Matthew 5:43–48: “Love Your Enemies”
In Jesus’ final section in his exposition on the law, our Lord touches on perhaps the most difficult demand of the law: to love our enemies. No longer are we talking about our relationships with those closest to us—our brothers, our sisters, our spouses, and our friends. Now, Jesus says that we must even love our enemies, since our heavenly Father loves his enemies. Here, Jesus draws all of his teaching on the law into one imperative that not only summarizes this section, but the whole of his exposition on the law: be perfect, as your heavenly Father is perfect.
1. How did the traditional teaching that Jesus quotes in v. 43 narrow and change the requirements of the Old Testament? What effect would this teaching have had in the lives of the people? What in the Old Testament justifies the new teaching that Jesus gives in v. 44: “Love your enemies and pray for those who persecute you”? What effect should this teaching have in our own lives? What is one relationship where this command is difficult for you to keep?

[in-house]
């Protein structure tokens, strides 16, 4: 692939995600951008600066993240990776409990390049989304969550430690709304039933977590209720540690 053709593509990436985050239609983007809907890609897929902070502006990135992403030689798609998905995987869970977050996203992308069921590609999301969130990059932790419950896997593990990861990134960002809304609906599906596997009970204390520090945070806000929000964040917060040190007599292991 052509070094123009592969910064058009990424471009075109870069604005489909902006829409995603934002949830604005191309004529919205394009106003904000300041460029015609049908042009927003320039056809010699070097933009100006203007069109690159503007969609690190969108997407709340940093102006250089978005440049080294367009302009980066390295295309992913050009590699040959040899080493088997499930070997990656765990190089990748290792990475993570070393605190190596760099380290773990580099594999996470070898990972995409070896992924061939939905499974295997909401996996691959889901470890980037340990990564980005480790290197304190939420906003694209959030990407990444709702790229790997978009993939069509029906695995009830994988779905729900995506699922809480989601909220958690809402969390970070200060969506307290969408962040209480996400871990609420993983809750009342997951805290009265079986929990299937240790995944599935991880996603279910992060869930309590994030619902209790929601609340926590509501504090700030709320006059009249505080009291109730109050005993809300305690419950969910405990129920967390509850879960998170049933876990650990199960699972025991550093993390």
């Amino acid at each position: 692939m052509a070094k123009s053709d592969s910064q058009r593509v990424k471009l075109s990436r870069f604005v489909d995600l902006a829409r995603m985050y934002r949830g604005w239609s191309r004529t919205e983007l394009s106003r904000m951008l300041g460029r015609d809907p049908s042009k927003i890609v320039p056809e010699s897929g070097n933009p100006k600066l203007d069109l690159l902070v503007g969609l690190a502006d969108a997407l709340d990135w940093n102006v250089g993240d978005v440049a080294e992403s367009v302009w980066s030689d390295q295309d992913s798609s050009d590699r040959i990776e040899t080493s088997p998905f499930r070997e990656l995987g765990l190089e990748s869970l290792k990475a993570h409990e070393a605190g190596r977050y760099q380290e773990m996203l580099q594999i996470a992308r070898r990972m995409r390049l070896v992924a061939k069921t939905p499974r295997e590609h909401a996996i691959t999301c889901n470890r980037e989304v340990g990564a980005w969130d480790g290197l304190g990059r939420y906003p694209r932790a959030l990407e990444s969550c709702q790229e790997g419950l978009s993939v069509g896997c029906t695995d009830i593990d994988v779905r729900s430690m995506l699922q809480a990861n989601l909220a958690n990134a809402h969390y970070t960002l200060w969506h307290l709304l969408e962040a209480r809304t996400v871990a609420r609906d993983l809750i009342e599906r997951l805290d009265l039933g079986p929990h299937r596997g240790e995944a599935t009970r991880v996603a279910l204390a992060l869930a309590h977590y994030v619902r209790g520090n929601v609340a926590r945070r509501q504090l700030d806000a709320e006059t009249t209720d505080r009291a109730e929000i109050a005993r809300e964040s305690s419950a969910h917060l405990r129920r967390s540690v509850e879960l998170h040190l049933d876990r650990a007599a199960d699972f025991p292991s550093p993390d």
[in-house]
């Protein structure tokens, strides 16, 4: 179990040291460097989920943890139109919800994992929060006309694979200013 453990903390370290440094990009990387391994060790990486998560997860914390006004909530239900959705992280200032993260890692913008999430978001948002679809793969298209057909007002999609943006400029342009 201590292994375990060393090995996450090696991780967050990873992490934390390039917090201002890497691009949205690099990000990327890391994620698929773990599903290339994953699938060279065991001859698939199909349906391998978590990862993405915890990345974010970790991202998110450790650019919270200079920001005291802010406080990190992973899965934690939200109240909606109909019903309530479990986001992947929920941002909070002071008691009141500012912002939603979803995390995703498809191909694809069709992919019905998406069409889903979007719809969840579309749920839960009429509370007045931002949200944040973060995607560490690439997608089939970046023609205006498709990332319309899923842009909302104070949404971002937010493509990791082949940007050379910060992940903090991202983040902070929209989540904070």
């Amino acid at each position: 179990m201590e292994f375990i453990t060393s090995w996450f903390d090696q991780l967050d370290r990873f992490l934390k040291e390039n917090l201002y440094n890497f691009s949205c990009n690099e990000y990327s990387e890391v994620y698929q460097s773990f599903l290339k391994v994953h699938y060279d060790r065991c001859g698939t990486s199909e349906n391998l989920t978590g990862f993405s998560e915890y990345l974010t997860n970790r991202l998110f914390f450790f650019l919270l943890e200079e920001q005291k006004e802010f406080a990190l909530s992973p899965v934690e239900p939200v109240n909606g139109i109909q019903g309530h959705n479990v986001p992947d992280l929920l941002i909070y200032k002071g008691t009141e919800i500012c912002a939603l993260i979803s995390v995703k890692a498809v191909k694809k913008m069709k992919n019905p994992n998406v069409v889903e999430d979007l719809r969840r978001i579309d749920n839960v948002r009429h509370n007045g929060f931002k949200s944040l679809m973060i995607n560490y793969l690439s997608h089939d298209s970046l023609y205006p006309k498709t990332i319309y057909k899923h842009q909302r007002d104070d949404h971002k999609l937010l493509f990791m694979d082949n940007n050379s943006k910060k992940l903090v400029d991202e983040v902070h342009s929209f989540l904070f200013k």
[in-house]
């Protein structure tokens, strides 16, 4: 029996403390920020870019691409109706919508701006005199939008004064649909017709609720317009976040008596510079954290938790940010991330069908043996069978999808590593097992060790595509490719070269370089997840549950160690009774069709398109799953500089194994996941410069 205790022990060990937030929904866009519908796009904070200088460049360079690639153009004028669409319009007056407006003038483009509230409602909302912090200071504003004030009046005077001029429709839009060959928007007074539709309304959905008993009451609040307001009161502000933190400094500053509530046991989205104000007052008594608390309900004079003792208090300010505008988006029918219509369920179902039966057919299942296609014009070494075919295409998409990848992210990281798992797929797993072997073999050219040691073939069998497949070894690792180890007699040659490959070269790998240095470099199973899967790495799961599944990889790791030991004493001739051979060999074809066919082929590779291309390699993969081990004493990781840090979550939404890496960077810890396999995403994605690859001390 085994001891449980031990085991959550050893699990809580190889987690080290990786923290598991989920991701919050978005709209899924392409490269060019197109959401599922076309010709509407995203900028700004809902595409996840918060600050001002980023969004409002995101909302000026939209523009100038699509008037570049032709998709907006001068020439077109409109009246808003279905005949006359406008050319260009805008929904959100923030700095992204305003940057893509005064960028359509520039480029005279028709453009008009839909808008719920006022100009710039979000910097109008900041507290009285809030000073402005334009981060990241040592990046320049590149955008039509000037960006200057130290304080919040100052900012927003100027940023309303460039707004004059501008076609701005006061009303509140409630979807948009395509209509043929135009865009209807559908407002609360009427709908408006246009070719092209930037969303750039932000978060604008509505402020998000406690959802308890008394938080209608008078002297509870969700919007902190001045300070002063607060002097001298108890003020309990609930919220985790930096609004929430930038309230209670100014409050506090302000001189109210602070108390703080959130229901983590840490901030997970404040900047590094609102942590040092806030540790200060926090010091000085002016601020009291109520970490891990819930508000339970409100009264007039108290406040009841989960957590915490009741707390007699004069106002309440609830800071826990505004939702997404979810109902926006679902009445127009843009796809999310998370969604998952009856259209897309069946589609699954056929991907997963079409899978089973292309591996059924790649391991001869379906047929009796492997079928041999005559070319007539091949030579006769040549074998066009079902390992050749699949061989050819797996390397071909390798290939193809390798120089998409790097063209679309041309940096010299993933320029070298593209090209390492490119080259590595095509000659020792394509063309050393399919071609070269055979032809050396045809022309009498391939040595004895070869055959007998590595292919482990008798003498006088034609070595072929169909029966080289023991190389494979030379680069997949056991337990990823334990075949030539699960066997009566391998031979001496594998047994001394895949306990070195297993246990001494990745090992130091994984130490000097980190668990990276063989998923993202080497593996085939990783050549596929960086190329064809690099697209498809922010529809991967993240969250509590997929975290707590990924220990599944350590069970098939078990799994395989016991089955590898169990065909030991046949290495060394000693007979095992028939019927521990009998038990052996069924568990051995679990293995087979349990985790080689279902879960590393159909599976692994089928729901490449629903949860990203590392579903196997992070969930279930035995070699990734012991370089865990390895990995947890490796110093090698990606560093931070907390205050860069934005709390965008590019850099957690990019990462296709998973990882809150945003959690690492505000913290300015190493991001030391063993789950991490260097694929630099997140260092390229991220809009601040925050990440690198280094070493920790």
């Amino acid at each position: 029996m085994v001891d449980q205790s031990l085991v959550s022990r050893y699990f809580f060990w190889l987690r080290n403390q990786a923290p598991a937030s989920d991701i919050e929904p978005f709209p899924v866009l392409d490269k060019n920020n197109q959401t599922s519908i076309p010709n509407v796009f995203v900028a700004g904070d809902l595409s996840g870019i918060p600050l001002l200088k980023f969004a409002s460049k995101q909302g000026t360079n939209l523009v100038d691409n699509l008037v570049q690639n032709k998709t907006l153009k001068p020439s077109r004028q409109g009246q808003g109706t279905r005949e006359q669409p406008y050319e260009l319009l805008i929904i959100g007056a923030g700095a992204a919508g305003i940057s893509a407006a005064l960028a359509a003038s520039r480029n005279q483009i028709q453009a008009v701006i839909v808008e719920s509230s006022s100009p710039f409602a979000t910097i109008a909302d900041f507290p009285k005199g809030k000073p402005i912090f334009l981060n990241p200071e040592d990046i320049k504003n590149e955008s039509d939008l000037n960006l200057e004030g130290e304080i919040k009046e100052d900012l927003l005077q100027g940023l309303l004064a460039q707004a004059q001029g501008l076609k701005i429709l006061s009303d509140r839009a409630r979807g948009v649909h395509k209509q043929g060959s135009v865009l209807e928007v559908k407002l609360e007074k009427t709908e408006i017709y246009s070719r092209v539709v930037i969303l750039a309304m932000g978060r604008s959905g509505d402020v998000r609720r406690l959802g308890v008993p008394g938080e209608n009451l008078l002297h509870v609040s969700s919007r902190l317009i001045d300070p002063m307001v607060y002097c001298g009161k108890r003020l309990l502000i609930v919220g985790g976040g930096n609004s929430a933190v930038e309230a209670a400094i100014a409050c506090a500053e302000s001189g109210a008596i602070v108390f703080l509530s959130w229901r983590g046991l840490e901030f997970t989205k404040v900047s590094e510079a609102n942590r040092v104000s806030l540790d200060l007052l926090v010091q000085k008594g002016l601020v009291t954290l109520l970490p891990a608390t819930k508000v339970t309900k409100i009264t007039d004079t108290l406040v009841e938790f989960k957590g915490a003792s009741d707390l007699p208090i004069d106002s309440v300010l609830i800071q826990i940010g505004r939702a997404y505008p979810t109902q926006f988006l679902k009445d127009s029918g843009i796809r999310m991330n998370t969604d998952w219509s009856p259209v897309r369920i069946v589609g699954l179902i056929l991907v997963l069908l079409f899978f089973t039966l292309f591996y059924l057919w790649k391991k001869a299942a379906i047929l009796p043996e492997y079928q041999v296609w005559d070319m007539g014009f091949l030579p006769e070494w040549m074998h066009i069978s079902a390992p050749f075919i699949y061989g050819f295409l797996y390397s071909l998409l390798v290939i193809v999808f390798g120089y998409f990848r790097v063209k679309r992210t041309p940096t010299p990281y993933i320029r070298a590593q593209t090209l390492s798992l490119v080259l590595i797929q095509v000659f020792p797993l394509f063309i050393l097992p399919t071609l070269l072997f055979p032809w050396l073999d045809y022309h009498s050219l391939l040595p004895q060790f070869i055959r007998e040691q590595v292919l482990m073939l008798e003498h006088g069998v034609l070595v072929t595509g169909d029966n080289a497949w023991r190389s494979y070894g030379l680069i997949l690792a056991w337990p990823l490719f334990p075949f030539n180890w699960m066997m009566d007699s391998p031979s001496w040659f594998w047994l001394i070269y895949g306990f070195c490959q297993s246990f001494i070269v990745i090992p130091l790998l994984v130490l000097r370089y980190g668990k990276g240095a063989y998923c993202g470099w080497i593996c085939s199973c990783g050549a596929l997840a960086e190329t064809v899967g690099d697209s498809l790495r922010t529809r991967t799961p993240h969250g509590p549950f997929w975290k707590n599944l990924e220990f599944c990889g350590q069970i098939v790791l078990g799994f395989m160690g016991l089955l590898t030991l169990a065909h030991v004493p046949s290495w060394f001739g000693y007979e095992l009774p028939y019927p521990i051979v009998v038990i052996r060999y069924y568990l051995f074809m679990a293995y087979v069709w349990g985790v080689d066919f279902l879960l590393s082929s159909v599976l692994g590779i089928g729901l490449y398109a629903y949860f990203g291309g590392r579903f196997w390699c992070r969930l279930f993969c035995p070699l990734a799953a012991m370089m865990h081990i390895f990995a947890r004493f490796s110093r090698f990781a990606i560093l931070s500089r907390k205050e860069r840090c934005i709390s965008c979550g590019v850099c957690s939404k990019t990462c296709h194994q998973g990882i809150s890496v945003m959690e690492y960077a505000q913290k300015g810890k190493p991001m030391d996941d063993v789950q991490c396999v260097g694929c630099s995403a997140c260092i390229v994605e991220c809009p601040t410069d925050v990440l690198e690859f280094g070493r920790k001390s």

2. How does our Father in heaven love even his enemies (v. 45)? What does it mean for us to love our enemies as sons of our Father in heaven? How does our resemblance to God in our love for our enemies tie in to what it means for us to be created in the image of God? Why does hating our enemies cause us to resemble them, rather than God (v. 46–47)? Where do you need to repent from justifying hatred in your own life?
3. What does Jesus mean when he tells us that we “must be perfect, as your heavenly Father is perfect” (v. 48)? In regard to loving our enemies, what does “perfect” look like? How does this standard of “perfect” relate to all the other areas of the law that Jesus has been teaching about in the Sermon on the Mount (Matt. 5:17–42)? Where are you tempted to legalism in looking for a loophole to avoid the “perfect” requirements of God’s law?
4. How has Jesus loved his enemies (Rom. 5:10)? How does Jesus’ love for his enemies inform how we should understand the “perfect” requirements of the law and the nature of the gospel? How does the gospel help us to avoid the legalistic impulse to minimize the requirements of the law? Where are you still trying to be “perfect” on your own? How does the gospel both free you from the condemnation of the law and lead you to grow in greater conformity to Christ’s image?